Jeff Constantine
scrap dealer - Mission Viejo, California

August 19, 2011

A. Thanks, Jeff.

You are right that it is likely that the gold is very thin. I would saw one of the items in half and try to estimate the thickness of the gold with a jeweler's loupe or a microscope. Until you have some idea of the thickness, it's impossible to estimate the amount of gold that is there. Once you do know the thickness, it's relatively easy. If it's thousands of dollars worth of gold, it's worth it despite any difficulties. If it's $35 worth of gold, it's not going to be worth the cost of recovery.


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Ted Mooney, P.E. RET
Brick, New Jersey

October 5, 2011

Q. How do I strip the gold off the Indy Car where I can sell it, I bought the indy car about 15 years ago it is of the 1998 GRAND PRIX OF Houston

Robert Acevedo
I am a home owner - Angleton, texas US

October 6, 2011

A. Hi, Robert.

These cars are, as you know, collectibles. I think you'll get far more from selling it as is than from stripping it. But if you insist, then start by cutting the car in half and estimating the gold thickness with a microscope. You'll want to know how much gold is there (I suspect it's not much). I've heard of people scraping the gold off the contact fingers of printed circuit boards, and that may be the best way for you to get the gold off. Good luck.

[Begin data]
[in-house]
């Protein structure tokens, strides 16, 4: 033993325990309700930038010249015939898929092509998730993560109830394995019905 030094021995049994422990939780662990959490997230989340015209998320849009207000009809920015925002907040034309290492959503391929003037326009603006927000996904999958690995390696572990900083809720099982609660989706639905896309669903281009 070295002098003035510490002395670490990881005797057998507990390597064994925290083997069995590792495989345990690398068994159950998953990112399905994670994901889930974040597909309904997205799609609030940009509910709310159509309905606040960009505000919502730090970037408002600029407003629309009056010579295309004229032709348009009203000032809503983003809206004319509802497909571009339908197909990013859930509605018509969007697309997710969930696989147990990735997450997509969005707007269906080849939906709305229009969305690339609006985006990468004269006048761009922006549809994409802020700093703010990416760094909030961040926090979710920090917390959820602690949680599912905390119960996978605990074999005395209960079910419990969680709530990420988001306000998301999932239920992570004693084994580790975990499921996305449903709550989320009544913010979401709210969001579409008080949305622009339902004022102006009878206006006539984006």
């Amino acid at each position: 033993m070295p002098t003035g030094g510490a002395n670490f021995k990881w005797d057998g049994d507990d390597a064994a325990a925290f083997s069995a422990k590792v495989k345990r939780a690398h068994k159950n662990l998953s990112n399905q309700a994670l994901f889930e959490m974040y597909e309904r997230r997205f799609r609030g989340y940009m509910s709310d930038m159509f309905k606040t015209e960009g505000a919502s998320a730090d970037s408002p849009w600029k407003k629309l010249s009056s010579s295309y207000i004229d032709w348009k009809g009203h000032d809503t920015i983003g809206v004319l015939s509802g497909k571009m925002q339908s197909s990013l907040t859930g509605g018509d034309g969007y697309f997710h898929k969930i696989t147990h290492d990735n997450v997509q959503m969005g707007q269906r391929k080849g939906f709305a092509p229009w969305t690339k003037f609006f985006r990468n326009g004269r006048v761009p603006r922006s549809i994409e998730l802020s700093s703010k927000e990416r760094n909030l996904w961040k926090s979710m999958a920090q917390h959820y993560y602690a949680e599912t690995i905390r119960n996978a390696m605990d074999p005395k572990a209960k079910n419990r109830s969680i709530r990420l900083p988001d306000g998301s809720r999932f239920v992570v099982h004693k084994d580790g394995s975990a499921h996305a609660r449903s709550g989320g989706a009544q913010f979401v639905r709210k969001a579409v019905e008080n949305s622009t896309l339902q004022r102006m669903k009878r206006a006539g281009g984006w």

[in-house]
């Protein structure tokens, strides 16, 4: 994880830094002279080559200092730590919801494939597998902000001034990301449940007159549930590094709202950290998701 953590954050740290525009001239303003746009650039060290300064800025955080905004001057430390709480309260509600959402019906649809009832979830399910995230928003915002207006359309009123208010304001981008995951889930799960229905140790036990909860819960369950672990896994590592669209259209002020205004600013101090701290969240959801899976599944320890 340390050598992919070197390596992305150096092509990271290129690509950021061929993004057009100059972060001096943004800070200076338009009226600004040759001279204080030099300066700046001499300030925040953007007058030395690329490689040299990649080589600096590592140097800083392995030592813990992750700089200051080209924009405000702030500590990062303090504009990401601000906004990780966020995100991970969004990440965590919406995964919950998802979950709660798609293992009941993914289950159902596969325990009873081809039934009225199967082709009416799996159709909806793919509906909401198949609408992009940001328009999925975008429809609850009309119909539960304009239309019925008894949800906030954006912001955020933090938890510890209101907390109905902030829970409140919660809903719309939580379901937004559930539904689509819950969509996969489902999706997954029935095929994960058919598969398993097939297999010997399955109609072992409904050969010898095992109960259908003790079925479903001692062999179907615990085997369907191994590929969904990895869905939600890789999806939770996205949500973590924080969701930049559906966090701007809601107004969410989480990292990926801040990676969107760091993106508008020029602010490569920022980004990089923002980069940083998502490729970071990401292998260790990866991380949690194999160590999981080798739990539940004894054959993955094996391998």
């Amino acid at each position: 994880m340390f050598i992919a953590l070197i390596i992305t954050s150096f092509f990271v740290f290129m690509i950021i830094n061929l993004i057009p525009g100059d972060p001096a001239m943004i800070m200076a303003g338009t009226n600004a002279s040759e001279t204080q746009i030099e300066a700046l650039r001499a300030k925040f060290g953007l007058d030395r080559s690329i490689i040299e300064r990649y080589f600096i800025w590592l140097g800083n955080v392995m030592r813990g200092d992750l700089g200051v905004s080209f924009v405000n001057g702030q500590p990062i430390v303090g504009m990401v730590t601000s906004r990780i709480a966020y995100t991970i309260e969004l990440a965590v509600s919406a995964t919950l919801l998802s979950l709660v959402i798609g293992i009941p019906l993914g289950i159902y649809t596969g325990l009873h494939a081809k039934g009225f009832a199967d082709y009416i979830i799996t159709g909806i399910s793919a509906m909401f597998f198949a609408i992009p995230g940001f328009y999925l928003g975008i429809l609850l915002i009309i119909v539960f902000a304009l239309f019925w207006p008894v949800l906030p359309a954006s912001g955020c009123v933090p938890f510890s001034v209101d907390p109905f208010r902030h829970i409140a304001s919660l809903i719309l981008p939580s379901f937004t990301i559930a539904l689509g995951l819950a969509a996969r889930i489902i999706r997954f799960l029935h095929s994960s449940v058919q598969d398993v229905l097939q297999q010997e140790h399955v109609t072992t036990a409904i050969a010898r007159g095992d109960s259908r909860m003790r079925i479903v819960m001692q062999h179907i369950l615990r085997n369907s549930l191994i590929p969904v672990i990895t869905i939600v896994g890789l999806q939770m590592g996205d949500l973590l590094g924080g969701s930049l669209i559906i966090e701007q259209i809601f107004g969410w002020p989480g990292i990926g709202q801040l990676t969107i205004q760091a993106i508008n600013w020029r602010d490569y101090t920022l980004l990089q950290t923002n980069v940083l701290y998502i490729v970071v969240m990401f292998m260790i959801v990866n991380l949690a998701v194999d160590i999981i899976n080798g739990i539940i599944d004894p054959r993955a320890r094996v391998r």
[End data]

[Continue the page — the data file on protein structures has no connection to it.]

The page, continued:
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Ted Mooney, P.E. RET
Brick, New Jersey

January 26, 2012

Q. Retired vet needs some answers. I would like to know if I can take and process it all back to gold. Is it diff. from the rest of this thing I have been buying this stuff for years.

Mike Anderson
looking to help keep the earth - Des Moines, Iowa

September 17, 2012



December 10, 2012

Q. Indian woman wearing glass bangles. The glass bangles have some gold spots. I want help for an easy procedure which I can do in home to easily remove and collect that gold .

sham shinde
- Navi-mumbai,Maharashtra, India

December 11, 2012

A. Hi Sham. Do you have any reason to suspect that these gold spots contain significant gold value? Usually gold plating is thinner than a micron; sometimes much thinner. You might find 25 cents worth of gold or less, after investing a lot of time, and spending much more money that that for recovery tools and chemicals.

Gold recovery is serious business, so the first step is determining how much gold is there. Good luck.


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Ted Mooney, P.E. RET
Brick, New Jersey

January 17, 2013